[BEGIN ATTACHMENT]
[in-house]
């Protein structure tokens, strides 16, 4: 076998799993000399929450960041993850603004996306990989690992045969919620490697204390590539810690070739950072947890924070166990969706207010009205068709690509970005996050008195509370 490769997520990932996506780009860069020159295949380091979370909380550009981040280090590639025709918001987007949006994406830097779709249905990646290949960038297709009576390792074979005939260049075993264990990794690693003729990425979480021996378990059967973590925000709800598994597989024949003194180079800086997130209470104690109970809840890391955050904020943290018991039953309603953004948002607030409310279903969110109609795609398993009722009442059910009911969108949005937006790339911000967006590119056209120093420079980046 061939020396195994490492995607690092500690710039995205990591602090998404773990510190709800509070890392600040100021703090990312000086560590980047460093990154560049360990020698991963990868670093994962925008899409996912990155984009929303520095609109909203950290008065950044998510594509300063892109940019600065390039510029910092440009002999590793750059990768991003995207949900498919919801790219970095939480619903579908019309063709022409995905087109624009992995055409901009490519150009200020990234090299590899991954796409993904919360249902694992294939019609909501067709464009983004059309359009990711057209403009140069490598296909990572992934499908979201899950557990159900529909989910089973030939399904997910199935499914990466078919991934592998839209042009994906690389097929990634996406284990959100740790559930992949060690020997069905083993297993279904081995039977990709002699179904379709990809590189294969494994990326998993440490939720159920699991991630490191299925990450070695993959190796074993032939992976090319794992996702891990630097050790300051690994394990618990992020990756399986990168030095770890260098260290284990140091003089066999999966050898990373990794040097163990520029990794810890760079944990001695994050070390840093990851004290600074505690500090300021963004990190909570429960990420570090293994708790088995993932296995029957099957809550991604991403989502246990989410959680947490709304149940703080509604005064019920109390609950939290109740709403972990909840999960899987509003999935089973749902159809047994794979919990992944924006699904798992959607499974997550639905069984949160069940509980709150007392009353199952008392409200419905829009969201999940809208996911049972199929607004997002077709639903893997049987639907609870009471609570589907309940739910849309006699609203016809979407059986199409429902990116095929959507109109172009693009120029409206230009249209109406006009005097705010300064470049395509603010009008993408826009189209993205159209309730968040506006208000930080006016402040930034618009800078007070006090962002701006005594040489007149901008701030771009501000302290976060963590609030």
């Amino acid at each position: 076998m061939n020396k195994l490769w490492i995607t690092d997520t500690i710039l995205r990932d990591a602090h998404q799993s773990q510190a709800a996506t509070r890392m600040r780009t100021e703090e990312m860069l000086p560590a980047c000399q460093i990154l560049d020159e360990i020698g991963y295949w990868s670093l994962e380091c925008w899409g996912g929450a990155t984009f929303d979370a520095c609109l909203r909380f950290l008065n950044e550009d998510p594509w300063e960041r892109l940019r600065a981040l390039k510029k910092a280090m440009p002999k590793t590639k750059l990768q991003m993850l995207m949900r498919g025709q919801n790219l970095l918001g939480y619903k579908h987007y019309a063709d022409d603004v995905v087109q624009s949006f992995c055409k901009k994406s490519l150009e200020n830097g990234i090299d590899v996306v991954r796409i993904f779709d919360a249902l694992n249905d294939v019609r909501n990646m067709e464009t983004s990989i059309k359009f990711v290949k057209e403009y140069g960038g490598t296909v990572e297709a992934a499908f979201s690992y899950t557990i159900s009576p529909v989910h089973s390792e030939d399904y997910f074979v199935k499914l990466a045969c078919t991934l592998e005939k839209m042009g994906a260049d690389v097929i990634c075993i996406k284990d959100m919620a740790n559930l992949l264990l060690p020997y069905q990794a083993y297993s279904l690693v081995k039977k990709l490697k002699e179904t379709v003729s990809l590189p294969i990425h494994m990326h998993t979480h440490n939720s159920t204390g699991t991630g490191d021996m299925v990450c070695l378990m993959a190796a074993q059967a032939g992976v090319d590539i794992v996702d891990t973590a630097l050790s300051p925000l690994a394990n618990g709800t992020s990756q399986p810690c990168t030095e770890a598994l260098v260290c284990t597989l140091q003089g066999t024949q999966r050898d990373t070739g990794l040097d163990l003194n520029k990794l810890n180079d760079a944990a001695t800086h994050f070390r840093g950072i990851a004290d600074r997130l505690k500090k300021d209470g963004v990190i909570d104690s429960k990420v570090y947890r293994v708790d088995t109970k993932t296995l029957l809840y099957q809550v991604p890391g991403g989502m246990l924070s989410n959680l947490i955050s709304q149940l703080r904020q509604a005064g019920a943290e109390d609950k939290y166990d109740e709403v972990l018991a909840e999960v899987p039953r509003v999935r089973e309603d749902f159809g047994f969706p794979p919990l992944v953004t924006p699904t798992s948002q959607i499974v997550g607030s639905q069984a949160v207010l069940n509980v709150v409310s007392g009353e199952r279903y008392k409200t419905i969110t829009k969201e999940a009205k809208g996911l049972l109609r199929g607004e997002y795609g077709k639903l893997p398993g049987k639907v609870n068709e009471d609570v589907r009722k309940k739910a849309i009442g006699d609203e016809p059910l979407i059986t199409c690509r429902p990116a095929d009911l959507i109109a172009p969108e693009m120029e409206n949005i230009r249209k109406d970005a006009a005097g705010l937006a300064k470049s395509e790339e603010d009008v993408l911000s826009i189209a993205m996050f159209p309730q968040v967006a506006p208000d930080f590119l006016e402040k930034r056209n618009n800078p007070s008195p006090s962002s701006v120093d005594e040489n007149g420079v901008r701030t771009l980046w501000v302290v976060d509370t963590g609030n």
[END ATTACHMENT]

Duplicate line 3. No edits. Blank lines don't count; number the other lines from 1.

């Amino acid at each position: 076998m061939n020396k195994l490769w490492i995607t690092d997520t500690i710039l995205r990932d990591a602090h998404q799993s773990q510190a709800a996506t509070r890392m600040r780009t100021e703090e990312m860069l000086p560590a980047c000399q460093i990154l560049d020159e360990i020698g991963y295949w990868s670093l994962e380091c925008w899409g996912g929450a990155t984009f929303d979370a520095c609109l909203r909380f950290l008065n950044e550009d998510p594509w300063e960041r892109l940019r600065a981040l390039k510029k910092a280090m440009p002999k590793t590639k750059l990768q991003m993850l995207m949900r498919g025709q919801n790219l970095l918001g939480y619903k579908h987007y019309a063709d022409d603004v995905v087109q624009s949006f992995c055409k901009k994406s490519l150009e200020n830097g990234i090299d590899v996306v991954r796409i993904f779709d919360a249902l694992n249905d294939v019609r909501n990646m067709e464009t983004s990989i059309k359009f990711v290949k057209e403009y140069g960038g490598t296909v990572e297709a992934a499908f979201s690992y899950t557990i159900s009576p529909v989910h089973s390792e030939d399904y997910f074979v199935k499914l990466a045969c078919t991934l592998e005939k839209m042009g994906a260049d690389v097929i990634c075993i996406k284990d959100m919620a740790n559930l992949l264990l060690p020997y069905q990794a083993y297993s279904l690693v081995k039977k990709l490697k002699e179904t379709v003729s990809l590189p294969i990425h494994m990326h998993t979480h440490n939720s159920t204390g699991t991630g490191d021996m299925v990450c070695l378990m993959a190796a074993q059967a032939g992976v090319d590539i794992v996702d891990t973590a630097l050790s300051p925000l690994a394990n618990g709800t992020s990756q399986p810690c990168t030095e770890a598994l260098v260290c284990t597989l140091q003089g066999t024949q999966r050898d990373t070739g990794l040097d163990l003194n520029k990794l810890n180079d760079a944990a001695t800086h994050f070390r840093g950072i990851a004290d600074r997130l505690k500090k300021d209470g963004v990190i909570d104690s429960k990420v570090y947890r293994v708790d088995t109970k993932t296995l029957l809840y099957q809550v991604p890391g991403g989502m246990l924070s989410n959680l947490i955050s709304q149940l703080r904020q509604a005064g019920a943290e109390d609950k939290y166990d109740e709403v972990l018991a909840e999960v899987p039953r509003v999935r089973e309603d749902f159809g047994f969706p794979p919990l992944v953004t924006p699904t798992s948002q959607i499974v997550g607030s639905q069984a949160v207010l069940n509980v709150v409310s007392g009353e199952r279903y008392k409200t419905i969110t829009k969201e999940a009205k809208g996911l049972l109609r199929g607004e997002y795609g077709k639903l893997p398993g049987k639907v609870n068709e009471d609570v589907r009722k309940k739910a849309i009442g006699d609203e016809p059910l979407i059986t199409c690509r429902p990116a095929d009911l959507i109109a172009p969108e693009m120029e409206n949005i230009r249209k109406d970005a006009a005097g705010l937006a300064k470049s395509e790339e603010d009008v993408l911000s826009i189209a993205m996050f159209p309730q968040v967006a506006p208000d930080f590119l006016e402040k930034r056209n618009n800078p007070s008195p006090s962002s701006v120093d005594e040489n007149g420079v901008r701030t771009l980046w501000v302290v976060d509370t963590g609030n």